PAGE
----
Exposure to Radio-Frequency Electromagnetic Fields From Broadcast Transmitters and Risk of Childhood Cancer

A Census-Based Cohort Study

Dimitri D. Hauri; Ben Spycher; Anke Huss; Frank Zimmermann; Michael Grotzer; Nicolas von der Weid; Adrian Spoerri; Claudia E. Kuehni; Martin Röösli


Am J Epidemiol. 2014;179(7):843-851. 

In This Article

Abstract and Introduction


We investigated the association between exposure to radio-frequency electromagnetic fields (RF-EMFs) from broadcast transmitters and childhood cancer. First, we conducted a time-to-event analysis including children under age 16 years living in Switzerland on December 5, 2000. Follow-up lasted until December 31, 2008. Second, all children living in Switzerland for some time between 1985 and 2008 were included in an incidence density cohort. RF-EMF exposure from broadcast transmitters was modeled. Based on 997 cancer cases, adjusted hazard ratios in the time-to-event analysis for the highest exposure category (>0.2 V/m) as compared with the reference category (<0.05 V/m) were 1.03 (95% confidence interval (CI): 0.74, 1.43) for all cancers, 0.55 (95% CI: 0.26, 1.19) for childhood leukemia, and 1.68 (95% CI: 0.98, 2.91) for childhood central nervous system (CNS) tumors. Results of the incidence density analysis, based on 4,246 cancer cases, were similar for all types of cancer and leukemia but did not indicate a CNS tumor risk (incidence rate ratio = 1.03, 95% CI: 0.73, 1.46). This large census-based cohort study did not suggest an association between predicted RF-EMF exposure from broadcasting and childhood leukemia. Results for CNS tumors were less consistent, but the most comprehensive analysis did not suggest an association.


Radio-frequency electromagnetic fields (RF-EMFs) from broadcast transmitters (radio and television transmitters) have been hypothesized to cause childhood cancer, although a biological mechanism has not been identified for low exposure levels.[1,2] The International Agency for Research on Cancer (IARC) has classified RF-EMFs as "possibly carcinogenic to humans (group 2B)" based on positive associations between glioma and acoustic neuroma and exposure to RF-EMFs from wireless telephones.[3] Regarding studies on the possible association between cancer and exposure to RF-EMFs from fixed-site transmitters, the IARC Working Group found the available evidence insufficient to draw a conclusion.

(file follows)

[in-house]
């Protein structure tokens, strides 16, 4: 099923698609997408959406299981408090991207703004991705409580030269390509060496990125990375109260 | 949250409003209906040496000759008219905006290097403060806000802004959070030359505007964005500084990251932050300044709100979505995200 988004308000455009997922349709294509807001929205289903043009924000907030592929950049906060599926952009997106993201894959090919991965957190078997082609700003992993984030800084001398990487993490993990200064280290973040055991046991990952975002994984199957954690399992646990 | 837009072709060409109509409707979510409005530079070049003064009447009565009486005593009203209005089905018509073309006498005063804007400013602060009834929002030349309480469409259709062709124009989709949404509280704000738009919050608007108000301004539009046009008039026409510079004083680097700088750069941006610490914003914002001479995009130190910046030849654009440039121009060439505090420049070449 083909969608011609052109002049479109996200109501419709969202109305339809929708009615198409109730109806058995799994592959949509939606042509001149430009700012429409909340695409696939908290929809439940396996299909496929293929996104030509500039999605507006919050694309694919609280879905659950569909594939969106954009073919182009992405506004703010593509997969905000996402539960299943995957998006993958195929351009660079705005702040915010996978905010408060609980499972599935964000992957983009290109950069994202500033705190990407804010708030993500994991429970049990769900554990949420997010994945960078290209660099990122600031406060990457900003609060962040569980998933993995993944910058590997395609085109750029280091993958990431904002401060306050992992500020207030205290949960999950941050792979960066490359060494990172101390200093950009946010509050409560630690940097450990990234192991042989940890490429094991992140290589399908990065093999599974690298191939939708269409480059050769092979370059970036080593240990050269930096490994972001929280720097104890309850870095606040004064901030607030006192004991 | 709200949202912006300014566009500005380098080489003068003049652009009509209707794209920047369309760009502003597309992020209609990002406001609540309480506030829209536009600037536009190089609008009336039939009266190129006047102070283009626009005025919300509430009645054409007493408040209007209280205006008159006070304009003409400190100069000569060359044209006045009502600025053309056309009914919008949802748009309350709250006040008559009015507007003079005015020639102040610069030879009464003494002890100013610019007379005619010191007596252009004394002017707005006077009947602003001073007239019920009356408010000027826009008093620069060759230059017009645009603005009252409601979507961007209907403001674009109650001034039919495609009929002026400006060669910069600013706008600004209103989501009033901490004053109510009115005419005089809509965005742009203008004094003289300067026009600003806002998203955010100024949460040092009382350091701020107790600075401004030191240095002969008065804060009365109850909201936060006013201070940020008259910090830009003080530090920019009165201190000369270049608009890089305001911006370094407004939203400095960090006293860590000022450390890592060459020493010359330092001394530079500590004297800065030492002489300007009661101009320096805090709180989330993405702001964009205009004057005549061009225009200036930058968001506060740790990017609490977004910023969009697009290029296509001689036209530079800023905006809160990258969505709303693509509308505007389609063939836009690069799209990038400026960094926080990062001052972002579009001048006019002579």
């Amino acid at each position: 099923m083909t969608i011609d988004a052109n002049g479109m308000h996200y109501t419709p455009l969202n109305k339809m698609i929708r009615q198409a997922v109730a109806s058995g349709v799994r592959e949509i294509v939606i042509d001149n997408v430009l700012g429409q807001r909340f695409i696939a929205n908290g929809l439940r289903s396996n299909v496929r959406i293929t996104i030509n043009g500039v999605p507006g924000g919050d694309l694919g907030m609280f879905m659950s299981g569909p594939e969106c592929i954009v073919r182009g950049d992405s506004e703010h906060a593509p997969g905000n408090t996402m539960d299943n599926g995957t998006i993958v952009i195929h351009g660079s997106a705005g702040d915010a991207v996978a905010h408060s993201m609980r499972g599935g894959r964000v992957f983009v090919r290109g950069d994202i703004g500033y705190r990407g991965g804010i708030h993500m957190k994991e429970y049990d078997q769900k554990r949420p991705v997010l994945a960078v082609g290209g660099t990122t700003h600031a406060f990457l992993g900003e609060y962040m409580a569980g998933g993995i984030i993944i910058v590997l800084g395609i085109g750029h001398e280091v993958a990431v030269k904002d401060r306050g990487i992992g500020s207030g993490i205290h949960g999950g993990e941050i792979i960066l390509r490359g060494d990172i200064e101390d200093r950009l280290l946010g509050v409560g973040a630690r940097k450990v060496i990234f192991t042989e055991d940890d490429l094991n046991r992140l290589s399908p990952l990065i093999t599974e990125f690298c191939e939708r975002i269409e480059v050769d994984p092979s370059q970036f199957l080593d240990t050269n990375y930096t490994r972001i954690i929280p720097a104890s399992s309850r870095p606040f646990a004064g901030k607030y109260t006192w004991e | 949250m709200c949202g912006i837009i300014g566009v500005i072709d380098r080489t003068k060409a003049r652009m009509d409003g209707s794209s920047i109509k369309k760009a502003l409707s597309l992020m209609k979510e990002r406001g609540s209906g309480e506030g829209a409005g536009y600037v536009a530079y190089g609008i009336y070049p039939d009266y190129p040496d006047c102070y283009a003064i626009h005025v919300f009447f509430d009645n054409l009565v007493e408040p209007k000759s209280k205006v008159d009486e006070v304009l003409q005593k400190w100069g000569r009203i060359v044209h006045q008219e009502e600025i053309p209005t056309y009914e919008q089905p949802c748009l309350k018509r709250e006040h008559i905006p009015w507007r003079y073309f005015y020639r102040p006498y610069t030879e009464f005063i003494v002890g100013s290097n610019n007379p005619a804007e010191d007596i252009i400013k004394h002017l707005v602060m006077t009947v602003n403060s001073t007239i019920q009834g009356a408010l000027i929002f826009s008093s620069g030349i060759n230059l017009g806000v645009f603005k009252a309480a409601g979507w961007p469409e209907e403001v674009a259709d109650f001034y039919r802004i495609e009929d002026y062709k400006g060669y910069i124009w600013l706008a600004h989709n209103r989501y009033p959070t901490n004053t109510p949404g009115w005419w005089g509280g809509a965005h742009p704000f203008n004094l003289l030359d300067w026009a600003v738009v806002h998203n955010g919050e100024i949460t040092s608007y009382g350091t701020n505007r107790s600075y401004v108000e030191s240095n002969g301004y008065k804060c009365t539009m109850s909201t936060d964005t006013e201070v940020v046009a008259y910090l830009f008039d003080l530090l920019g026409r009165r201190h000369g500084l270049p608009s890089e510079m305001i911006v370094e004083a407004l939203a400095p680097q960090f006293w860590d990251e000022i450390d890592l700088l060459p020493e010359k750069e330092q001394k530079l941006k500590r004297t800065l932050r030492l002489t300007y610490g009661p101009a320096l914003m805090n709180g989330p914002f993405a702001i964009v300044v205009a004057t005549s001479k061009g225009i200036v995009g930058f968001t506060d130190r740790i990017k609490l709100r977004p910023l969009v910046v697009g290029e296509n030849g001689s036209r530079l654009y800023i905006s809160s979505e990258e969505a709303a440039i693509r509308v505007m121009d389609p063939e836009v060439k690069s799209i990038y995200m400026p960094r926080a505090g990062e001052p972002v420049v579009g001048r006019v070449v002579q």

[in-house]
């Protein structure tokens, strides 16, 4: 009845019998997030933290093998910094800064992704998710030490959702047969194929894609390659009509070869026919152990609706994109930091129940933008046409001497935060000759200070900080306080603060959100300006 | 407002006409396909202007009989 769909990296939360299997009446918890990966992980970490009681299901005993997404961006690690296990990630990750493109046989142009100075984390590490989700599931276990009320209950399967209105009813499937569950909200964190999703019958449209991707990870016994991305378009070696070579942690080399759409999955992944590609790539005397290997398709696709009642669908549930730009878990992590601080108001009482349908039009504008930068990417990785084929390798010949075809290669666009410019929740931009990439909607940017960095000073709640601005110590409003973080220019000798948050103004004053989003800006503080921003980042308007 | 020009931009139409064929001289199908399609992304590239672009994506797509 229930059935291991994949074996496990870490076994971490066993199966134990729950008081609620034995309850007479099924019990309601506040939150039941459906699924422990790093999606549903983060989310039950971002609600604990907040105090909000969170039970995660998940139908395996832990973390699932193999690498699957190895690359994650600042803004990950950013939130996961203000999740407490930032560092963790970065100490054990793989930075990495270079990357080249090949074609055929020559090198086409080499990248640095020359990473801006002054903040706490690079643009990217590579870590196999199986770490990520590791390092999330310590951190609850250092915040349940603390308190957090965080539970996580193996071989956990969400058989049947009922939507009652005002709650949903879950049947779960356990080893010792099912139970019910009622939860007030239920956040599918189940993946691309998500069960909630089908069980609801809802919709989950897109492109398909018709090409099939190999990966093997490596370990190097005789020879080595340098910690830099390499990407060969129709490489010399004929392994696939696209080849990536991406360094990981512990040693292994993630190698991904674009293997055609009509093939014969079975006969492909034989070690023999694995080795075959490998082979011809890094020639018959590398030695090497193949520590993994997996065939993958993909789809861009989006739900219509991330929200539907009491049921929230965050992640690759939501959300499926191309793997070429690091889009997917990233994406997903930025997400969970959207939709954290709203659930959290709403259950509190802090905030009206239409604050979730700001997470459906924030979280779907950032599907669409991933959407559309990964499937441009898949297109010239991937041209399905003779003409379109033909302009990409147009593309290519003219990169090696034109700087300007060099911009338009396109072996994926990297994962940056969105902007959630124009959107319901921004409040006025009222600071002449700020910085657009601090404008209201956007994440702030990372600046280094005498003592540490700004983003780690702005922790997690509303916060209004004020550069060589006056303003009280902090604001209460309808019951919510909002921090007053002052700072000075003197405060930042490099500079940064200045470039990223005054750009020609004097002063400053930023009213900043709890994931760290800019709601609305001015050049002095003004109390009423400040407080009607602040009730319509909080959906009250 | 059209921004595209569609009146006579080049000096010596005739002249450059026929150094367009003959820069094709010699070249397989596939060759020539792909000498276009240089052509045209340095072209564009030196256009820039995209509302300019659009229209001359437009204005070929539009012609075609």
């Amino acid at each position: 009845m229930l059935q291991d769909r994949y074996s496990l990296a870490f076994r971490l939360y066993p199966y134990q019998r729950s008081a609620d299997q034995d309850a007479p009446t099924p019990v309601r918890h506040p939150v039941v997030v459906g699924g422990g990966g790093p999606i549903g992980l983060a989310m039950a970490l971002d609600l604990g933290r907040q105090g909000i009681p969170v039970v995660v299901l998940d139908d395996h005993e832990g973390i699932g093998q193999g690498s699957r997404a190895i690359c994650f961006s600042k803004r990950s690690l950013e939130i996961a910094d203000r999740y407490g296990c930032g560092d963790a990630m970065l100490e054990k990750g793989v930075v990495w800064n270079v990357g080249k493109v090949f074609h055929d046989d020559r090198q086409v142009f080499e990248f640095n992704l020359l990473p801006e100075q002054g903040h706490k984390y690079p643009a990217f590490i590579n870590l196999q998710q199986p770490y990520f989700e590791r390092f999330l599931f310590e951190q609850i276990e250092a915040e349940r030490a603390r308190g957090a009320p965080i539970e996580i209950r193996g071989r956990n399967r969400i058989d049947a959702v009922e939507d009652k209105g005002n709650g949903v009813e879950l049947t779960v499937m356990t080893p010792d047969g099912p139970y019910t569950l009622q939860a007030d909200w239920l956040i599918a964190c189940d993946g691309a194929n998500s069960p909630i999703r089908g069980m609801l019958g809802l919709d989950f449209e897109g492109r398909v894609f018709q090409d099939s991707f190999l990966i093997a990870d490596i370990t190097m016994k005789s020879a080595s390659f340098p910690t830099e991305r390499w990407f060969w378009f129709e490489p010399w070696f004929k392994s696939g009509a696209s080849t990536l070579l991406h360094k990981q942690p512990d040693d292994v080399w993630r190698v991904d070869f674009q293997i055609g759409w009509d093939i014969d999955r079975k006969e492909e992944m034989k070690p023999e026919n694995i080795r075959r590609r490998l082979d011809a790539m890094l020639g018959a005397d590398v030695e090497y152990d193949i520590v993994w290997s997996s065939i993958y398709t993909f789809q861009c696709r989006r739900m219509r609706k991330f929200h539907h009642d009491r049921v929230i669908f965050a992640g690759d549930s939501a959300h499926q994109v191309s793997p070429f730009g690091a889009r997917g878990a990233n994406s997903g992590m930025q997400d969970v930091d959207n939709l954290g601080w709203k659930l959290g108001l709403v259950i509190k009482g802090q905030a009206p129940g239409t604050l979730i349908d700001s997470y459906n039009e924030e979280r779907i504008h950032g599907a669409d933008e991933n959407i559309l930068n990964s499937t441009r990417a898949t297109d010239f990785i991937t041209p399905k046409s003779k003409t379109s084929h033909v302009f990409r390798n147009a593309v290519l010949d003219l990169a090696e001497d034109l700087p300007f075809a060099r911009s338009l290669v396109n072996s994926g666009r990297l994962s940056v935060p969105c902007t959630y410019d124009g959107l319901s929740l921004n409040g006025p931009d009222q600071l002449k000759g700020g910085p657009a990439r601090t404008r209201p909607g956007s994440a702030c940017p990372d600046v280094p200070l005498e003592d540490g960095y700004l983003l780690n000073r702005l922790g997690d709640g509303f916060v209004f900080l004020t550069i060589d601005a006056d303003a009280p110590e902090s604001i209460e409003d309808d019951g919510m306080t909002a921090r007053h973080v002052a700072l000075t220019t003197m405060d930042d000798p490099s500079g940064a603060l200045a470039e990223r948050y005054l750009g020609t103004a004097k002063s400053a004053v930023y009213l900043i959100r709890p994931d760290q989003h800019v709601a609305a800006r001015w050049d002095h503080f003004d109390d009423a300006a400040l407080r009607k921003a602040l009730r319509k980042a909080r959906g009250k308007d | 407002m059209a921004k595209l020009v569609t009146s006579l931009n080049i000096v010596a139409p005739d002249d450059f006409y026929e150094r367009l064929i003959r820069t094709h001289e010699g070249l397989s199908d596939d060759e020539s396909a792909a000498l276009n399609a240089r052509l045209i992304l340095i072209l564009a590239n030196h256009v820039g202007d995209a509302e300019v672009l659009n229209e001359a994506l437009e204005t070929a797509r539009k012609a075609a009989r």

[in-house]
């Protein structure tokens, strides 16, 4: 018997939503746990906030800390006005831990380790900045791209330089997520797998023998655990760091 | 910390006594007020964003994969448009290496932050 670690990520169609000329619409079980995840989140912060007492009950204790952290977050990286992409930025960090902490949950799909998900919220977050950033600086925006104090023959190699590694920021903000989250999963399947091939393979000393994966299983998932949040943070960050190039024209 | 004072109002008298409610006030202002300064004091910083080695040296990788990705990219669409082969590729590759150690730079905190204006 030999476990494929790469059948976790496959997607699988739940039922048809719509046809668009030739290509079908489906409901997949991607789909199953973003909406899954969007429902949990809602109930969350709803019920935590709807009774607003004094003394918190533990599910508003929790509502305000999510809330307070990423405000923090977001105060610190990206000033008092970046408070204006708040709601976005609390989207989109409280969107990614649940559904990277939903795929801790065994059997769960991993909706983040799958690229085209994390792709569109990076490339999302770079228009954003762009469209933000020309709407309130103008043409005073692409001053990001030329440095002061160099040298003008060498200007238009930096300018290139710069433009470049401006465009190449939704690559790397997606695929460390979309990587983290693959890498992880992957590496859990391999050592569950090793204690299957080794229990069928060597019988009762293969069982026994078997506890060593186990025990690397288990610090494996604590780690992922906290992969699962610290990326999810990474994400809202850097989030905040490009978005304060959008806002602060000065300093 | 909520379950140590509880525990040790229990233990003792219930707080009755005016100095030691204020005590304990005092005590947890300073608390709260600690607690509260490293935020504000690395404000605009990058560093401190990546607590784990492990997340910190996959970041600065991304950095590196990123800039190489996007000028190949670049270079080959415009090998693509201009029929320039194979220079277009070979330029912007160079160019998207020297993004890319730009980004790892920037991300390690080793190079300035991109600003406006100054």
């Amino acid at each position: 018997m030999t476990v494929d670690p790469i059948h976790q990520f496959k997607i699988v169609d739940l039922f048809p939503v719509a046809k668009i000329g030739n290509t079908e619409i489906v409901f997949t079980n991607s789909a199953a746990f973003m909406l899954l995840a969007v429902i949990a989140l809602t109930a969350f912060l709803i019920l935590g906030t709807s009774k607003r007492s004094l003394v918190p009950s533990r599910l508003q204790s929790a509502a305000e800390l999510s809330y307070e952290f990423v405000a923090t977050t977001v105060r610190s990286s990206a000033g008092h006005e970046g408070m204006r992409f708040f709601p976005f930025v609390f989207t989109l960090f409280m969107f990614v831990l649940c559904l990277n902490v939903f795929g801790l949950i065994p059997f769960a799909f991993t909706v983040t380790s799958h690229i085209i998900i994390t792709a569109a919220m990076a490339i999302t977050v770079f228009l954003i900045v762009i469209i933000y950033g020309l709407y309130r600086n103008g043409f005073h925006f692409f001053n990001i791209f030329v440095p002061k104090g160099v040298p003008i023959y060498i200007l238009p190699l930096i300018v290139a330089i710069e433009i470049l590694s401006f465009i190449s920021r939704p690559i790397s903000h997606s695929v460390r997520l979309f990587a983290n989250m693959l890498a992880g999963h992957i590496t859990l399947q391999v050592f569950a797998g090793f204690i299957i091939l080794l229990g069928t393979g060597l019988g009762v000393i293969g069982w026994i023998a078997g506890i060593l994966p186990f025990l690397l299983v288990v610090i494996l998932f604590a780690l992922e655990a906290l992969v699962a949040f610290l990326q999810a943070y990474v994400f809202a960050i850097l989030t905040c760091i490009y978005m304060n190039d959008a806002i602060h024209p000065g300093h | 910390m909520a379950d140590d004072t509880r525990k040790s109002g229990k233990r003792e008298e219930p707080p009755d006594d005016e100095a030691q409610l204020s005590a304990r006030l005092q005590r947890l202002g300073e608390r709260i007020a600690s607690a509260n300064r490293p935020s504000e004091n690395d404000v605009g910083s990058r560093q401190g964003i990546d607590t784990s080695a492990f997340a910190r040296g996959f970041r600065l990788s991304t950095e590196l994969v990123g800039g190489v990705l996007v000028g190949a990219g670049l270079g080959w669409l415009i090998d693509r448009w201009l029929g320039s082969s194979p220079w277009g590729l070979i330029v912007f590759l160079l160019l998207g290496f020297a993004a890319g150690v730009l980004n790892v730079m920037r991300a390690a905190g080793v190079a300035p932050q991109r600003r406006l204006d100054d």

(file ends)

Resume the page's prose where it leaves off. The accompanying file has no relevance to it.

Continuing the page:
The output power of broadcast transmitters can be high, in order to cover large geographical areas. Thus, they are spaced far apart, and field levels can be relatively high in the immediate vicinity at ground level. As a consequence, epidemiologic exposure assessment for these sources is less vulnerable to exposure misclassification than that for other environmental RF-EMF sources such as mobile-phone base stations, which display a much higher spatial variation.[4,5] High spatial heterogeneity is a challenge for modeling but also for exposure assignment, because children are not stationary at their place of residence.

Most previous studies on this topic used an ecological design, and leukemia rates were mostly found to be increased in the proximity of broadcast transmitters, reaching statistical significance in some[6–9] but not all[10–12] studies. However, lack of individual exposure data and lack of confounding adjustment limits interpretation. Further, some of these ecological studies were based on small sample sizes and were initiated because of previous cluster reports. Recently, the results of 2 more informative large case-control studies with individual exposure assessment based on modeling were published.[13–15] A South Korean study[13,14] with 1,928 childhood leukemia cases and an equal number of matched hospital-based controls found no association between childhood leukemia risk and the average predicted field strengths from 31 amplitude-modulation (AM) radio transmitters. However, children living within 2 km of the transmitters had a relative risk of 2.15 (95% confidence interval (CI): 1.00, 4.67) for all types of leukemia compared with children living more than 20 km away. The other large case-control study,[15] conducted in the vicinity of 16 AM and 8 frequency-modulation (FM) broadcast transmitters in Germany, included 1,959 leukemia cases and 3 population-based controls per case, matched on age, sex, and transmitter area. That study found no indication for an association between RF-EMFs and childhood leukemia.

The aim of our study was to investigate, within a prospective, census-based cohort study design, the association between RF-EMF exposure from broadcast transmitters and childhood cancer, particularly leukemia and tumors of the central nervous system (CNS).